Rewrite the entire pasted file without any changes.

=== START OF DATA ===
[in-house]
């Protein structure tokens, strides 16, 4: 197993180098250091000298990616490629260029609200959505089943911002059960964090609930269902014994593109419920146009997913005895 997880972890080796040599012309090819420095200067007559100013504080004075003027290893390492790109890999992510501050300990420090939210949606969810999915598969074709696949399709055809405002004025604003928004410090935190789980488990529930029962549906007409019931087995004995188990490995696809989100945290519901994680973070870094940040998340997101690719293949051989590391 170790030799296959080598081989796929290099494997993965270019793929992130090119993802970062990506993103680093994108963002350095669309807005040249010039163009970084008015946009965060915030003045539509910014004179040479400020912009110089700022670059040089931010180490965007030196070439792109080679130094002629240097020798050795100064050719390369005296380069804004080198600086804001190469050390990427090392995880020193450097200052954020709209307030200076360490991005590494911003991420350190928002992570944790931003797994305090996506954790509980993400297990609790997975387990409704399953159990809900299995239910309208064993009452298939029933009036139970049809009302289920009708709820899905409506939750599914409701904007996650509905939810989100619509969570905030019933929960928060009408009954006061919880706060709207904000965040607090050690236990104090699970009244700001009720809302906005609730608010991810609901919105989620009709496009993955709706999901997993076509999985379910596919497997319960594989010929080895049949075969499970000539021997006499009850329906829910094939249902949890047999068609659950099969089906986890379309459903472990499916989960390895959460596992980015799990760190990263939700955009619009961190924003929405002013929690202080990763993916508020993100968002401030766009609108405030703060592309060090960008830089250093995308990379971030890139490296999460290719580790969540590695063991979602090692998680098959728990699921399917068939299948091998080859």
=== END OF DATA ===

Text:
[in-house]
């Protein structure tokens, strides 16, 4: 197993180098250091000298990616490629260029609200959505089943911002059960964090609930269902014994593109419920146009997913005895 997880972890080796040599012309090819420095200067007559100013504080004075003027290893390492790109890999992510501050300990420090939210949606969810999915598969074709696949399709055809405002004025604003928004410090935190789980488990529930029962549906007409019931087995004995188990490995696809989100945290519901994680973070870094940040998340997101690719293949051989590391 170790030799296959080598081989796929290099494997993965270019793929992130090119993802970062990506993103680093994108963002350095669309807005040249010039163009970084008015946009965060915030003045539509910014004179040479400020912009110089700022670059040089931010180490965007030196070439792109080679130094002629240097020798050795100064050719390369005296380069804004080198600086804001190469050390990427090392995880020193450097200052954020709209307030200076360490991005590494911003991420350190928002992570944790931003797994305090996506954790509980993400297990609790997975387990409704399953159990809900299995239910309208064993009452298939029933009036139970049809009302289920009708709820899905409506939750599914409701904007996650509905939810989100619509969570905030019933929960928060009408009954006061919880706060709207904000965040607090050690236990104090699970009244700001009720809302906005609730608010991810609901919105989620009709496009993955709706999901997993076509999985379910596919497997319960594989010929080895049949075969499970000539021997006499009850329906829910094939249902949890047999068609659950099969089906986890379309459903472990499916989960390895959460596992980015799990760190990263939700955009619009961190924003929405002013929690202080990763993916508020993100968002401030766009609108405030703060592309060090960008830089250093995308990379971030890139490296999460290719580790969540590695063991979602090692998680098959728990699921399917068939299948091998080859």